The NAMICA version of the missile is a 'lock-on before launch' system, where the target is identified and designated before the missile is launched. As the targeting system is based on visual identification, the range is limited. The HELINA version on the other hand will use a 'lock-on after launch' system extending its range to 7 km. In this scenario, the missile is launched in the general direction of the target. As it approaches the target, images of the area ahead are sent back to the operator who will be able to identify enemy tanks. The command to lock on to a tank is then passed onto the seeker through an uplink mid-flight. After that, the missile homes in onto the target and destroys it. It has a top attack functionality.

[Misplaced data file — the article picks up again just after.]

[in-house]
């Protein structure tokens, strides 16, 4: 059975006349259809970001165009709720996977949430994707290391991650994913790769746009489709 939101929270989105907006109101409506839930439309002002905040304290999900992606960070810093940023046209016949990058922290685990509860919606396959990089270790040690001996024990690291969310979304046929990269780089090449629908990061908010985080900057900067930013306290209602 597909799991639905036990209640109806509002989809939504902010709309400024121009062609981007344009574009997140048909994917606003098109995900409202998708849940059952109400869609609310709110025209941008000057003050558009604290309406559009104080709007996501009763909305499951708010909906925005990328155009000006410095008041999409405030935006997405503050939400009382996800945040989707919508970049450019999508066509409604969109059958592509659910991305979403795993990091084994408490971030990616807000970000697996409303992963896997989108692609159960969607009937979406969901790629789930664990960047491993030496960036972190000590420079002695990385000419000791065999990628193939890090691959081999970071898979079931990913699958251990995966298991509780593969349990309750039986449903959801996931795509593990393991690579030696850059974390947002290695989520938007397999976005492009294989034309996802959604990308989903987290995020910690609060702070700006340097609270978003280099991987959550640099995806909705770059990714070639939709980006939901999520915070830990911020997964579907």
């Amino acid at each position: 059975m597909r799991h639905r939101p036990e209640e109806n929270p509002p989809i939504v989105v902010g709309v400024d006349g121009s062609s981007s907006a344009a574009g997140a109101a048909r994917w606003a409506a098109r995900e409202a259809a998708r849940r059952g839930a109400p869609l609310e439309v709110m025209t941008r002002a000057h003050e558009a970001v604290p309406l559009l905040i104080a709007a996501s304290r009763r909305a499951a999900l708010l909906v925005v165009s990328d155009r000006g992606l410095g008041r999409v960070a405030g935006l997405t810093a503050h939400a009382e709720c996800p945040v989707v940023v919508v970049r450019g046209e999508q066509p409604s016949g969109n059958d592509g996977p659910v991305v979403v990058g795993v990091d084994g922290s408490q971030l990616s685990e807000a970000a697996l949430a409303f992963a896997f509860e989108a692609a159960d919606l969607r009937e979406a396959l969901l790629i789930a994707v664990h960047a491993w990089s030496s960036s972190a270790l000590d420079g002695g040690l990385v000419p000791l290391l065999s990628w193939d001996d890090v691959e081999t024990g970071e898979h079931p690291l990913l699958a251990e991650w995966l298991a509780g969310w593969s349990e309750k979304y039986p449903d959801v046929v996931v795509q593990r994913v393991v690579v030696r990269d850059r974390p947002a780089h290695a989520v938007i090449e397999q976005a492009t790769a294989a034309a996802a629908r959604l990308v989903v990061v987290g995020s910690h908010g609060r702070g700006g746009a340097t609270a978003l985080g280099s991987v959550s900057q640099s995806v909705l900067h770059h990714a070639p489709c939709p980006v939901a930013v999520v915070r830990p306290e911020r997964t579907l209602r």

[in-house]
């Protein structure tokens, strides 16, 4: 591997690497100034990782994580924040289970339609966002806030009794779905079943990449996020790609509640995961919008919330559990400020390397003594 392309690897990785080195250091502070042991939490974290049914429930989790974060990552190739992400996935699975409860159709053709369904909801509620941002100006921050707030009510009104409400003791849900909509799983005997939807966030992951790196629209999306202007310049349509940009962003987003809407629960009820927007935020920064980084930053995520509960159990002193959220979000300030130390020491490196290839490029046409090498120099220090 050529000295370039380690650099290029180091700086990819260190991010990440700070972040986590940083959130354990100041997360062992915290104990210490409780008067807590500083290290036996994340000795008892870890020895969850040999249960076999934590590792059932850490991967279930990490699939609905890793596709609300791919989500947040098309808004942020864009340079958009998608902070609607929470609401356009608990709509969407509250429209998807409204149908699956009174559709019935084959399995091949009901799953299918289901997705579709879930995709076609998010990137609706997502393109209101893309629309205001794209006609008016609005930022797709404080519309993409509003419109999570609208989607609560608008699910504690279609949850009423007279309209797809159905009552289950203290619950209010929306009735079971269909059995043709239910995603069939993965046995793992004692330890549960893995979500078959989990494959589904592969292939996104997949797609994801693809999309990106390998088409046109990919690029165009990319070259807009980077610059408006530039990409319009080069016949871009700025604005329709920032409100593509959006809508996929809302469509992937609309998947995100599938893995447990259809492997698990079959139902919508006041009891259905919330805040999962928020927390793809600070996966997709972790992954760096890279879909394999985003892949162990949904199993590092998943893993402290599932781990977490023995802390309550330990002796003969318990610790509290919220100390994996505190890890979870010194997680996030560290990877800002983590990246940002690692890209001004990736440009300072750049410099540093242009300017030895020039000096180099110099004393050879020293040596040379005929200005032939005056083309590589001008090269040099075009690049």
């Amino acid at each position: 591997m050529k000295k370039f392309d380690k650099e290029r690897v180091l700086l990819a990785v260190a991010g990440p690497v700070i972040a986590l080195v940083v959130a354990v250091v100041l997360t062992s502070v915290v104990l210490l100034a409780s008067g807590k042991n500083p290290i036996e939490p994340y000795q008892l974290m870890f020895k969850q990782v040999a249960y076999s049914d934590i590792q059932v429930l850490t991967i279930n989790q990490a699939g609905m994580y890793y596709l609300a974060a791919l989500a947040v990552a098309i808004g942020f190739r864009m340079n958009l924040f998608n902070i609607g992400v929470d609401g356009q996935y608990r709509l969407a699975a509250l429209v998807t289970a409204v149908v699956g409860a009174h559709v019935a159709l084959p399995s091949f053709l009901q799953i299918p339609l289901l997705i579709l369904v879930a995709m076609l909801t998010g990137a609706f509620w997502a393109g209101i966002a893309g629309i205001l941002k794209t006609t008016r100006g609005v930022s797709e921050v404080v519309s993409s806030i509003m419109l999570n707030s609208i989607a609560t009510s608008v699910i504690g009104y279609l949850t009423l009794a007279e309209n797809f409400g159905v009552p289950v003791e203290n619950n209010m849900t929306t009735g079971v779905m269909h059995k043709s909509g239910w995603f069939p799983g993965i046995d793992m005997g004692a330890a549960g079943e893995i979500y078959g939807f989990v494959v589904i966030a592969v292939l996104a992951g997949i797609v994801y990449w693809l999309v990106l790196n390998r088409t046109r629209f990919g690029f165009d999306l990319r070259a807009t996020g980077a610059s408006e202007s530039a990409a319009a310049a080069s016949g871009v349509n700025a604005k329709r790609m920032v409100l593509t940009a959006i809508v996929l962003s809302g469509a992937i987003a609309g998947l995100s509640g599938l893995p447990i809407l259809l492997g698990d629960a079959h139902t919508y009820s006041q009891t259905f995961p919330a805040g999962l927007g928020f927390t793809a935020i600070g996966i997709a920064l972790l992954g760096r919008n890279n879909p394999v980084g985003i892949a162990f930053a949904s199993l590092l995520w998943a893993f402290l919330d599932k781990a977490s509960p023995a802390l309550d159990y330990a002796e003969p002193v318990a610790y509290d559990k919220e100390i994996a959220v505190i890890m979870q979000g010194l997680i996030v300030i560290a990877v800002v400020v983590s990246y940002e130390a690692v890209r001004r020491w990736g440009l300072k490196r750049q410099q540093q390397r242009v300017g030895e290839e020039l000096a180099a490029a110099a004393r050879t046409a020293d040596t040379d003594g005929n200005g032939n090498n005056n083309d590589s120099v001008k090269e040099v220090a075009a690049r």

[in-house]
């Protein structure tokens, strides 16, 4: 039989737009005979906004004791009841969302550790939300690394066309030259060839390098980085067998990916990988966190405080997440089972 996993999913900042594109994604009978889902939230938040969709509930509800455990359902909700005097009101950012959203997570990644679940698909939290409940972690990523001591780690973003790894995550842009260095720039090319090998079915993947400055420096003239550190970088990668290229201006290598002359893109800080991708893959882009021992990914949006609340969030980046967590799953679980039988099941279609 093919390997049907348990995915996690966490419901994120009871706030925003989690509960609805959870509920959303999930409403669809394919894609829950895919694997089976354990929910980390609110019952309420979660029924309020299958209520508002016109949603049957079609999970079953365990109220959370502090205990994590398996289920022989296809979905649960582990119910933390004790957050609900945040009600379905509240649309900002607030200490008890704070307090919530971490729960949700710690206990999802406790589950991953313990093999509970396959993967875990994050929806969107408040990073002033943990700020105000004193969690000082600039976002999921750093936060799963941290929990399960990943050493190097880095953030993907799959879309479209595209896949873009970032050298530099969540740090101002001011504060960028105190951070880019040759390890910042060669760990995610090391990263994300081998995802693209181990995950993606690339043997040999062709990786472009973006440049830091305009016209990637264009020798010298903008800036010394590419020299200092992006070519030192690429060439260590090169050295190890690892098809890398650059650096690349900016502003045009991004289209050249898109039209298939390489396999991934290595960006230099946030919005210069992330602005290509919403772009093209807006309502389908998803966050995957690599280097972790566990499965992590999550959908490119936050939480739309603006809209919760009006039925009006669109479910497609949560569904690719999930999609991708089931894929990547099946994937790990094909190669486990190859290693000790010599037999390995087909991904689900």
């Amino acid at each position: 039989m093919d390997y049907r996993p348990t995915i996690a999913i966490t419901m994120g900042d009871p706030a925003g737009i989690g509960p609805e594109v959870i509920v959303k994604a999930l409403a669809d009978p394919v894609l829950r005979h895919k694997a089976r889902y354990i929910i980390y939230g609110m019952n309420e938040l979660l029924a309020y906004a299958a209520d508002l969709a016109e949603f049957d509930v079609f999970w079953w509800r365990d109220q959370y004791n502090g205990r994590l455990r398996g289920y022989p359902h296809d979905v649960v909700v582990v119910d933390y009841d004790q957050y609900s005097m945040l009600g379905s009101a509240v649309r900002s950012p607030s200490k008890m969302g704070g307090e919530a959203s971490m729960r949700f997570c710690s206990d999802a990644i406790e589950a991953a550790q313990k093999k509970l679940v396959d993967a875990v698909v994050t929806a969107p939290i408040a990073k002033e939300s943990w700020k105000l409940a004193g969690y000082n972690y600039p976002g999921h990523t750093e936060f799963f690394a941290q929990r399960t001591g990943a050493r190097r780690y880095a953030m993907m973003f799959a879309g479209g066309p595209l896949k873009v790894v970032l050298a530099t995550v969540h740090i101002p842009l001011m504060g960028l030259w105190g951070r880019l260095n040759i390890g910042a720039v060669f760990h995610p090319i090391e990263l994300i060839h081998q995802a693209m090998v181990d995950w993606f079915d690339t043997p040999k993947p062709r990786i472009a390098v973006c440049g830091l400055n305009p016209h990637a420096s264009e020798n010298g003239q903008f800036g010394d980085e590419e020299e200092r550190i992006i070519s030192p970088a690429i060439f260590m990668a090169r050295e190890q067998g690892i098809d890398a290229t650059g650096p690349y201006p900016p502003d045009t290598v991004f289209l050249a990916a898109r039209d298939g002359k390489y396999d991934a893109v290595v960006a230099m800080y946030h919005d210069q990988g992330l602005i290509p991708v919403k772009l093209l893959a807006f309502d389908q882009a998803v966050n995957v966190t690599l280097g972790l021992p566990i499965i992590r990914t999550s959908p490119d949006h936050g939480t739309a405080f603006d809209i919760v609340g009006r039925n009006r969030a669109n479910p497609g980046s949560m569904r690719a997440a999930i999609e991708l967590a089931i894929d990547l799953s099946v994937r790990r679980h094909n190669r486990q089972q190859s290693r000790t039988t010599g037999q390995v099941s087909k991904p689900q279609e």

In addition to basic land and helicopter variants the DRDO is now developing number of advanced variants of the Nag missile:
HeliNa, (Helicopter-launched Nag) with a range of 7–8 km, launched from twin-tube stub wing-mounted launchers on board the armed HAL Dhruv and HAL Light Combat Helicopter produced by state-owned Hindustan Aeronautics Ltd (HAL). It will be structurally different from the Nag. The Helina will make use of an IIR seeker for target engagement like the Nag.
The Helina was expected to be tested by the end of 2010. The first ground launches of the missiles were conducted in 2011. During which the missile was launched onto a target and launched. While the missile was in flight, a second target was chosen for the missile to hit which got destroyed. This demonstrated the capability of the missile to lock onto and hit another target while in flight. A 2-way RF command-video data link has been released which is intended to be fired from HAL Rudra.
On July 13, 2015, three round trials of Helina were conducted at Chandhan firing range in Jaisalmer, Rajasthan. As per the defense source the missile was test fired from HAL Rudra and two missiles succeeded in hitting the targets at a range of 7 km, while one reportedly missed the target.